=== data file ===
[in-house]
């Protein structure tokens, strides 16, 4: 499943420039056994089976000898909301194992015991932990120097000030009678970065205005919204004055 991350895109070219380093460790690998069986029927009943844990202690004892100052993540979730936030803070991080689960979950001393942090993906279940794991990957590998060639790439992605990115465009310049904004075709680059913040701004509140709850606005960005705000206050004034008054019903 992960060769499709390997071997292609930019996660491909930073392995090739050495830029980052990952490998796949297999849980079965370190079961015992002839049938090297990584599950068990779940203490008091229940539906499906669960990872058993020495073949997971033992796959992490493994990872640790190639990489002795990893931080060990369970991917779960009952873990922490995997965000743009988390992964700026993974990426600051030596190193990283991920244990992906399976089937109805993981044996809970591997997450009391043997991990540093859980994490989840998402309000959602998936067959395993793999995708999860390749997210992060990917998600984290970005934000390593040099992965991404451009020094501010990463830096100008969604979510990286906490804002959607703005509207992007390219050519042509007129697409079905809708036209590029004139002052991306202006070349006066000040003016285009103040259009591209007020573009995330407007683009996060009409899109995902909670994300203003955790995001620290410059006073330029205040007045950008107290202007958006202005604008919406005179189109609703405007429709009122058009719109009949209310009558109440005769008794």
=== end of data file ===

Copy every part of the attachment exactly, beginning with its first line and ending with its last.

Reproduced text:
[in-house]
């Protein structure tokens, strides 16, 4: 499943420039056994089976000898909301194992015991932990120097000030009678970065205005919204004055 991350895109070219380093460790690998069986029927009943844990202690004892100052993540979730936030803070991080689960979950001393942090993906279940794991990957590998060639790439992605990115465009310049904004075709680059913040701004509140709850606005960005705000206050004034008054019903 992960060769499709390997071997292609930019996660491909930073392995090739050495830029980052990952490998796949297999849980079965370190079961015992002839049938090297990584599950068990779940203490008091229940539906499906669960990872058993020495073949997971033992796959992490493994990872640790190639990489002795990893931080060990369970991917779960009952873990922490995997965000743009988390992964700026993974990426600051030596190193990283991920244990992906399976089937109805993981044996809970591997997450009391043997991990540093859980994490989840998402309000959602998936067959395993793999995708999860390749997210992060990917998600984290970005934000390593040099992965991404451009020094501010990463830096100008969604979510990286906490804002959607703005509207992007390219050519042509007129697409079905809708036209590029004139002052991306202006070349006066000040003016285009103040259009591209007020573009995330407007683009996060009409899109995902909670994300203003955790995001620290410059006073330029205040007045950008107290202007958006202005604008919406005179189109609703405007429709009122058009719109009949209310009558109440005769008794």